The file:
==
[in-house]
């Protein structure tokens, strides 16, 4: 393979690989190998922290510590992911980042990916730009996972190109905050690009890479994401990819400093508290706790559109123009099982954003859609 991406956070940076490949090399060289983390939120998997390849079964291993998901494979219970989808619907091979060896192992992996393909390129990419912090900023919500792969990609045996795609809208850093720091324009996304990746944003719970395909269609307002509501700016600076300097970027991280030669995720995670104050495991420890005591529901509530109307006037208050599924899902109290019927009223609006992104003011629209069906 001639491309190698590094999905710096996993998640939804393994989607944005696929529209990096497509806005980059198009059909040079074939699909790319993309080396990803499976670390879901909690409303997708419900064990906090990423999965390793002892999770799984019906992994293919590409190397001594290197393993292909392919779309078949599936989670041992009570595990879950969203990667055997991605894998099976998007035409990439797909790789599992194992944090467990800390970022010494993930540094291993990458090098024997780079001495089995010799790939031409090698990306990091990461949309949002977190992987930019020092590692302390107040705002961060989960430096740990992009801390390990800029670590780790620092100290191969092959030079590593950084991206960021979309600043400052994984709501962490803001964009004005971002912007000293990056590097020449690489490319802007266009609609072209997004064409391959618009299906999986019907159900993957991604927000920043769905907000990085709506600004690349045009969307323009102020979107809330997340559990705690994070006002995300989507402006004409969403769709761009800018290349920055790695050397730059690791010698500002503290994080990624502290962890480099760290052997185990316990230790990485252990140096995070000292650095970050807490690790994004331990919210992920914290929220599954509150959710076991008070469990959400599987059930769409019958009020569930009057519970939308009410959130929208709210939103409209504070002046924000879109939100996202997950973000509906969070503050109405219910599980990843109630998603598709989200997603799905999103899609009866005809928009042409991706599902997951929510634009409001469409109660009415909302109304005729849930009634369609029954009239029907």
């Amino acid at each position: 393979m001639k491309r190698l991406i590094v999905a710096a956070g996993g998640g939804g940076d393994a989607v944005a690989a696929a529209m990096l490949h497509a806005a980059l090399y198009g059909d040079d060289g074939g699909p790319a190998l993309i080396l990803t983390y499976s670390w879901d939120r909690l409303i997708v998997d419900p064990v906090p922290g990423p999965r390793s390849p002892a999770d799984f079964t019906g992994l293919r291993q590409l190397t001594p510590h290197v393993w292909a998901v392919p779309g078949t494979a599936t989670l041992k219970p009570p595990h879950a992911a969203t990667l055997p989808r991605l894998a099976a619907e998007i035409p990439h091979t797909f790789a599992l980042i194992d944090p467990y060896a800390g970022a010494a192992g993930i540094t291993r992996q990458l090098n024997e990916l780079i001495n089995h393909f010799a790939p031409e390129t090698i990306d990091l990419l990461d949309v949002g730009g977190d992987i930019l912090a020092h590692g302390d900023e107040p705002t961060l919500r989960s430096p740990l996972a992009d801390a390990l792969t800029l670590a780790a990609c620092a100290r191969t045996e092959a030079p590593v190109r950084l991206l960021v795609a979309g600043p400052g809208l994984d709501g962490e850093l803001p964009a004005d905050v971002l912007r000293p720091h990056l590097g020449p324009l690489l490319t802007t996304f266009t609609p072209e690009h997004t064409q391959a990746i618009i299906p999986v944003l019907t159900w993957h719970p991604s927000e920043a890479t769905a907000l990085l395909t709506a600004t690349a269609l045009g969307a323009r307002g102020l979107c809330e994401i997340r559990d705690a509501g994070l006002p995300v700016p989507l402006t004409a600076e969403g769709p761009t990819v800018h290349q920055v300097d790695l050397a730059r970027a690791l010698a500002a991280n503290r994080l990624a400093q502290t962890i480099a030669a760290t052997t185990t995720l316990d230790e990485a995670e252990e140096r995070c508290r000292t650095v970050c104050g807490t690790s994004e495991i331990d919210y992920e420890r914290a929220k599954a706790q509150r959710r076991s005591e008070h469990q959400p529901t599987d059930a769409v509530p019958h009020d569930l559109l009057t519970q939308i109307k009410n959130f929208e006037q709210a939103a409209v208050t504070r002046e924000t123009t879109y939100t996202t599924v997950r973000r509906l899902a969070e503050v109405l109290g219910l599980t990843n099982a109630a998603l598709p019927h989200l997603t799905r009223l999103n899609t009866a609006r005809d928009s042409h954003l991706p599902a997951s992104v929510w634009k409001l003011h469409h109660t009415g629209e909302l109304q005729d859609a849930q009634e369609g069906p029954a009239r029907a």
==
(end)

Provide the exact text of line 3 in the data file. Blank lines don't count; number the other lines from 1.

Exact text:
């Amino acid at each position: 393979m001639k491309r190698l991406i590094v999905a710096a956070g996993g998640g939804g940076d393994a989607v944005a690989a696929a529209m990096l490949h497509a806005a980059l090399y198009g059909d040079d060289g074939g699909p790319a190998l993309i080396l990803t983390y499976s670390w879901d939120r909690l409303i997708v998997d419900p064990v906090p922290g990423p999965r390793s390849p002892a999770d799984f079964t019906g992994l293919r291993q590409l190397t001594p510590h290197v393993w292909a998901v392919p779309g078949t494979a599936t989670l041992k219970p009570p595990h879950a992911a969203t990667l055997p989808r991605l894998a099976a619907e998007i035409p990439h091979t797909f790789a599992l980042i194992d944090p467990y060896a800390g970022a010494a192992g993930i540094t291993r992996q990458l090098n024997e990916l780079i001495n089995h393909f010799a790939p031409e390129t090698i990306d990091l990419l990461d949309v949002g730009g977190d992987i930019l912090a020092h590692g302390d900023e107040p705002t961060l919500r989960s430096p740990l996972a992009d801390a390990l792969t800029l670590a780790a990609c620092a100290r191969t045996e092959a030079p590593v190109r950084l991206l960021v795609a979309g600043p400052g809208l994984d709501g962490e850093l803001p964009a004005d905050v971002l912007r000293p720091h990056l590097g020449p324009l690489l490319t802007t996304f266009t609609p072209e690009h997004t064409q391959a990746i618009i299906p999986v944003l019907t159900w993957h719970p991604s927000e920043a890479t769905a907000l990085l395909t709506a600004t690349a269609l045009g969307a323009r307002g102020l979107c809330e994401i997340r559990d705690a509501g994070l006002p995300v700016p989507l402006t004409a600076e969403g769709p761009t990819v800018h290349q920055v300097d790695l050397a730059r970027a690791l010698a500002a991280n503290r994080l990624a400093q502290t962890i480099a030669a760290t052997t185990t995720l316990d230790e990485a995670e252990e140096r995070c508290r000292t650095v970050c104050g807490t690790s994004e495991i331990d919210y992920e420890r914290a929220k599954a706790q509150r959710r076991s005591e008070h469990q959400p529901t599987d059930a769409v509530p019958h009020d569930l559109l009057t519970q939308i109307k009410n959130f929208e006037q709210a939103a409209v208050t504070r002046e924000t123009t879109y939100t996202t599924v997950r973000r509906l899902a969070e503050v109405l109290g219910l599980t990843n099982a109630a998603l598709p019927h989200l997603t799905r009223l999103n899609t009866a609006r005809d928009s042409h954003l991706p599902a997951s992104v929510w634009k409001l003011h469409h109660t009415g629209e909302l109304q005729d859609a849930q009634e369609g069906p029954a009239r029907a």